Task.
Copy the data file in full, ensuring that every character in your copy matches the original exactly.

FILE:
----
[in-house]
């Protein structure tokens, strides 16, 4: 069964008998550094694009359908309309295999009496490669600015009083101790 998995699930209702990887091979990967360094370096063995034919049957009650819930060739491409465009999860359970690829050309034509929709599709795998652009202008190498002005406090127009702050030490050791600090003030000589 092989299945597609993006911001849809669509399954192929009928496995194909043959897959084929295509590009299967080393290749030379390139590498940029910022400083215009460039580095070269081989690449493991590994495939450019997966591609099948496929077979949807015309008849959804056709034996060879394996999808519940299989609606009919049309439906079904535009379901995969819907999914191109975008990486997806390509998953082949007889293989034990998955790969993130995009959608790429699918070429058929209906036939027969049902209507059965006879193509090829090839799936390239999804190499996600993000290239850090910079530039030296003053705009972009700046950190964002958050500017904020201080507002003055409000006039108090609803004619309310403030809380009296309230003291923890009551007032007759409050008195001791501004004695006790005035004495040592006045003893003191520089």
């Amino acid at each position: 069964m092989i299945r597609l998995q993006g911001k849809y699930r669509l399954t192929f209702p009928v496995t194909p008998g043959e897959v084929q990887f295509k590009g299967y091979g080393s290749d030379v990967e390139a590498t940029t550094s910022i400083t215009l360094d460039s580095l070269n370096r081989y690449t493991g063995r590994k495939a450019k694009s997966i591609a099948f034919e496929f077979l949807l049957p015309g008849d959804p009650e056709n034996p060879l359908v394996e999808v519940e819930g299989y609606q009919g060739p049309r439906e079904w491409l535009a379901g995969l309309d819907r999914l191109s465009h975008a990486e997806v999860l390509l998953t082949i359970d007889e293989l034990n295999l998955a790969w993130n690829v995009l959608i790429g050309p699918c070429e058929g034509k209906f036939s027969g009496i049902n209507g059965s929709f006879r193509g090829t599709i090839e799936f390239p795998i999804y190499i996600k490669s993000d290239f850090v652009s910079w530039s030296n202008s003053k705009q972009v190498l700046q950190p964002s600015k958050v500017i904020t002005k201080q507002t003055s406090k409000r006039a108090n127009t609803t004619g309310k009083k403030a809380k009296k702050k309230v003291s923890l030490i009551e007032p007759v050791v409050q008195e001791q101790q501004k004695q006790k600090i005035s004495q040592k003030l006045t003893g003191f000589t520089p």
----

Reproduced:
[in-house]
């Protein structure tokens, strides 16, 4: 069964008998550094694009359908309309295999009496490669600015009083101790 998995699930209702990887091979990967360094370096063995034919049957009650819930060739491409465009999860359970690829050309034509929709599709795998652009202008190498002005406090127009702050030490050791600090003030000589 092989299945597609993006911001849809669509399954192929009928496995194909043959897959084929295509590009299967080393290749030379390139590498940029910022400083215009460039580095070269081989690449493991590994495939450019997966591609099948496929077979949807015309008849959804056709034996060879394996999808519940299989609606009919049309439906079904535009379901995969819907999914191109975008990486997806390509998953082949007889293989034990998955790969993130995009959608790429699918070429058929209906036939027969049902209507059965006879193509090829090839799936390239999804190499996600993000290239850090910079530039030296003053705009972009700046950190964002958050500017904020201080507002003055409000006039108090609803004619309310403030809380009296309230003291923890009551007032007759409050008195001791501004004695006790005035004495040592006045003893003191520089």
């Amino acid at each position: 069964m092989i299945r597609l998995q993006g911001k849809y699930r669509l399954t192929f209702p009928v496995t194909p008998g043959e897959v084929q990887f295509k590009g299967y091979g080393s290749d030379v990967e390139a590498t940029t550094s910022i400083t215009l360094d460039s580095l070269n370096r081989y690449t493991g063995r590994k495939a450019k694009s997966i591609a099948f034919e496929f077979l949807l049957p015309g008849d959804p009650e056709n034996p060879l359908v394996e999808v519940e819930g299989y609606q009919g060739p049309r439906e079904w491409l535009a379901g995969l309309d819907r999914l191109s465009h975008a990486e997806v999860l390509l998953t082949i359970d007889e293989l034990n295999l998955a790969w993130n690829v995009l959608i790429g050309p699918c070429e058929g034509k209906f036939s027969g009496i049902n209507g059965s929709f006879r193509g090829t599709i090839e799936f390239p795998i999804y190499i996600k490669s993000d290239f850090v652009s910079w530039s030296n202008s003053k705009q972009v190498l700046q950190p964002s600015k958050v500017i904020t002005k201080q507002t003055s406090k409000r006039a108090n127009t609803t004619g309310k009083k403030a809380k009296k702050k309230v003291s923890l030490i009551e007032p007759v050791v409050q008195e001791q101790q501004k004695q006790k600090i005035s004495q040592k003030l006045t003893g003191f000589t520089p």